First of all, before you all call me a tease again, Frostig had three dominant Genetic marker series that revealed themselves. His results were not inconclusive.
There, are you satisfied? Heh heh...
Okay fine. If you don't want to know what I have to say you can look up the results - they are right after the first picture of Frostig, okay?
-But for you goodly patient ones-
Up to a certain point, Science had incomplete Databases of Genetic markers for all breeds of horses. So people who might say breed type cannot be revealed in genetic testing aren't exactly wrong. There are still many breeds that have not had their Genetic Markers researched thoroughly to add to the Database.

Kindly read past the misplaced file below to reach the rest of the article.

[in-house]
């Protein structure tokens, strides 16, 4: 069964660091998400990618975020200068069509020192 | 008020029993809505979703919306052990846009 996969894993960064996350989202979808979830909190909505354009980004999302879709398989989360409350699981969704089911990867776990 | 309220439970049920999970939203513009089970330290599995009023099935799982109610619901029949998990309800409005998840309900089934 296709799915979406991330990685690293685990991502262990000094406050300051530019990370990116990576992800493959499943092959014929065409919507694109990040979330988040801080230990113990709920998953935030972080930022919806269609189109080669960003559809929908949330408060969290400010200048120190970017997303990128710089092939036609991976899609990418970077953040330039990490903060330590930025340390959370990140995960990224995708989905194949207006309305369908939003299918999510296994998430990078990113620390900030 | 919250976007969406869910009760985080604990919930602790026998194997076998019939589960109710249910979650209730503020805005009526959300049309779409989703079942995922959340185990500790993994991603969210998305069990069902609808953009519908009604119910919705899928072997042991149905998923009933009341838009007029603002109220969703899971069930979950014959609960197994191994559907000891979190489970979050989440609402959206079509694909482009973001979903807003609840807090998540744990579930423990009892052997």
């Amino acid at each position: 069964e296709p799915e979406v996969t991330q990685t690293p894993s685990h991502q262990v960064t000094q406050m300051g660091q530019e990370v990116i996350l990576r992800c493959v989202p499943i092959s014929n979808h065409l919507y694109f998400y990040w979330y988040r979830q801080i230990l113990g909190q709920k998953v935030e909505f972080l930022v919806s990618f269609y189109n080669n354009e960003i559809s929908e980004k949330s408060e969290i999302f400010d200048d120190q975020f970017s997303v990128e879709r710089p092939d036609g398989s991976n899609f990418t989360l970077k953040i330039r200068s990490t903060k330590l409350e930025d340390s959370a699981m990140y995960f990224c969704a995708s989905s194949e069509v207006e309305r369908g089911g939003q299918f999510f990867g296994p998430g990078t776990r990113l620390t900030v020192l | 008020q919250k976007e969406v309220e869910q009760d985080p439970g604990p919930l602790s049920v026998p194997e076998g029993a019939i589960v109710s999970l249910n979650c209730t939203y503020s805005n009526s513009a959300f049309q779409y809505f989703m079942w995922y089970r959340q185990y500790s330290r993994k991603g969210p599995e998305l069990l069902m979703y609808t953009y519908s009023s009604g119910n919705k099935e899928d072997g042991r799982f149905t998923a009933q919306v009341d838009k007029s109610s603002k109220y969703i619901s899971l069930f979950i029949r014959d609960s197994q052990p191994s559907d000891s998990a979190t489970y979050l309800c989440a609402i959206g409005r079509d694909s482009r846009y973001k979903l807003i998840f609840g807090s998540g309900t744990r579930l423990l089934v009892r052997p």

That is changing.
There has been a great advancement in the last five years of Equine genetics. These techniques are now being used to decipher Breed Genetic Markers in both Wild Horse herds and Breed registries across the world.
Here are just a few scientific papers from the last 5 years to back that evidence up -
The Arabian and Thoroughbred, 2011
The Welsh Pony/Cob, 2015
The Mustang & Burros, 2013
Testing Microchrondial DNA is actually easier and more cost effective than blood typing. That is why this type of testing is becoming available for not just Horses, but for people, canines, and other species.